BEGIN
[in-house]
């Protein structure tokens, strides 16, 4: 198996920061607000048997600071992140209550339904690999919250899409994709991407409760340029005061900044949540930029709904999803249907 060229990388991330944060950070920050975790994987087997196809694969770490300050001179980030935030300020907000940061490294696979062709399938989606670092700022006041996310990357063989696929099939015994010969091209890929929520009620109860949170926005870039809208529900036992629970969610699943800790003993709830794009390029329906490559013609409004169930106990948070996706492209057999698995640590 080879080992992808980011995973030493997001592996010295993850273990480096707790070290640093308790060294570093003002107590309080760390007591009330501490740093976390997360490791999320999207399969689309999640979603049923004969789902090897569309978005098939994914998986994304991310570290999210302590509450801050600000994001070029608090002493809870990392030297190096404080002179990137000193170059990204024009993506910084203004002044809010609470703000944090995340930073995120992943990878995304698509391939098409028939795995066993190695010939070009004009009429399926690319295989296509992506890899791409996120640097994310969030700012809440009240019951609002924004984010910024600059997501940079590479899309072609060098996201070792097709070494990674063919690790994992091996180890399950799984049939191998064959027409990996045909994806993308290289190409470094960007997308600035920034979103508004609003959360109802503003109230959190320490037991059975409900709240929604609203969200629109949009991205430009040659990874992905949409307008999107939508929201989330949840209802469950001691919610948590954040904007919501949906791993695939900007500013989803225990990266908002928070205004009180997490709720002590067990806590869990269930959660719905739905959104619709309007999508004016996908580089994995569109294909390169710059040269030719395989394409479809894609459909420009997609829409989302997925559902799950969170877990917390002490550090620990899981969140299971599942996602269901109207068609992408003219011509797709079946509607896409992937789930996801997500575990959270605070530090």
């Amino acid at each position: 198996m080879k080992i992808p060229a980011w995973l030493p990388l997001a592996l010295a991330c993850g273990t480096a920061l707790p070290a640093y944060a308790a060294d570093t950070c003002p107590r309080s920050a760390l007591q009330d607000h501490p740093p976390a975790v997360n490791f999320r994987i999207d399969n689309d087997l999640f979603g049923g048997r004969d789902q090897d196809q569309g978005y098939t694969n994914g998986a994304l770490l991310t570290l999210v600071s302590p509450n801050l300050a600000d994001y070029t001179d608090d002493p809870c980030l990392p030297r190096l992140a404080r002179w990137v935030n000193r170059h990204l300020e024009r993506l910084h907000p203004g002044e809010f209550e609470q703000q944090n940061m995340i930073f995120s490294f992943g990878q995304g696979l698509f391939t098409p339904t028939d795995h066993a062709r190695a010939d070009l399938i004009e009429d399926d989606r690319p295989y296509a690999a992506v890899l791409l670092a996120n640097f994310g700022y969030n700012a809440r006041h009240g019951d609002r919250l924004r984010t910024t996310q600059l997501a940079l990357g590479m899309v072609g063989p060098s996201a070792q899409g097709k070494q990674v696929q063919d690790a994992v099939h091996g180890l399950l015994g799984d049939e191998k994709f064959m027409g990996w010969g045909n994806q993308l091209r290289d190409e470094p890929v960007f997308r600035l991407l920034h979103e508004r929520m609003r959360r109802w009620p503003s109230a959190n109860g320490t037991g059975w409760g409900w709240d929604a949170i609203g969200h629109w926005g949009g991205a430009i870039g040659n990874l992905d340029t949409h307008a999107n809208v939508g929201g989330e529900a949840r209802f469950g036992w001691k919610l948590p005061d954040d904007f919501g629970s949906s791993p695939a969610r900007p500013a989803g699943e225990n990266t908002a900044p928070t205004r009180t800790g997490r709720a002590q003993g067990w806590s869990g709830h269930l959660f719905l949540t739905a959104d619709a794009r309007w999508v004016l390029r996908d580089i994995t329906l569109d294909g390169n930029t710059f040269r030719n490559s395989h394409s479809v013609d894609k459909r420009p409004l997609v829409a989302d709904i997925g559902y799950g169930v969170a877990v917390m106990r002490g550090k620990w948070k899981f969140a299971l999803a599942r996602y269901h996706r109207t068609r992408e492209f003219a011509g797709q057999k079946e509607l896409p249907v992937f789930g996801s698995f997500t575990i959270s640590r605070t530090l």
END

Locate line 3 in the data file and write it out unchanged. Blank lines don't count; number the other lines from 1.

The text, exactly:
């Amino acid at each position: 198996m080879k080992i992808p060229a980011w995973l030493p990388l997001a592996l010295a991330c993850g273990t480096a920061l707790p070290a640093y944060a308790a060294d570093t950070c003002p107590r309080s920050a760390l007591q009330d607000h501490p740093p976390a975790v997360n490791f999320r994987i999207d399969n689309d087997l999640f979603g049923g048997r004969d789902q090897d196809q569309g978005y098939t694969n994914g998986a994304l770490l991310t570290l999210v600071s302590p509450n801050l300050a600000d994001y070029t001179d608090d002493p809870c980030l990392p030297r190096l992140a404080r002179w990137v935030n000193r170059h990204l300020e024009r993506l910084h907000p203004g002044e809010f209550e609470q703000q944090n940061m995340i930073f995120s490294f992943g990878q995304g696979l698509f391939t098409p339904t028939d795995h066993a062709r190695a010939d070009l399938i004009e009429d399926d989606r690319p295989y296509a690999a992506v890899l791409l670092a996120n640097f994310g700022y969030n700012a809440r006041h009240g019951d609002r919250l924004r984010t910024t996310q600059l997501a940079l990357g590479m899309v072609g063989p060098s996201a070792q899409g097709k070494q990674v696929q063919d690790a994992v099939h091996g180890l399950l015994g799984d049939e191998k994709f064959m027409g990996w010969g045909n994806q993308l091209r290289d190409e470094p890929v960007f997308r600035l991407l920034h979103e508004r929520m609003r959360r109802w009620p503003s109230a959190n109860g320490t037991g059975w409760g409900w709240d929604a949170i609203g969200h629109w926005g949009g991205a430009i870039g040659n990874l992905d340029t949409h307008a999107n809208v939508g929201g989330e529900a949840r209802f469950g036992w001691k919610l948590p005061d954040d904007f919501g629970s949906s791993p695939a969610r900007p500013a989803g699943e225990n990266t908002a900044p928070t205004r009180t800790g997490r709720a002590q003993g067990w806590s869990g709830h269930l959660f719905l949540t739905a959104d619709a794009r309007w999508v004016l390029r996908d580089i994995t329906l569109d294909g390169n930029t710059f040269r030719n490559s395989h394409s479809v013609d894609k459909r420009p409004l997609v829409a989302d709904i997925g559902y799950g169930v969170a877990v917390m106990r002490g550090k620990w948070k899981f969140a299971l999803a599942r996602y269901h996706r109207t068609r992408e492209f003219a011509g797709q057999k079946e509607l896409p249907v992937f789930g996801s698995f997500t575990i959270s640590r605070t530090l």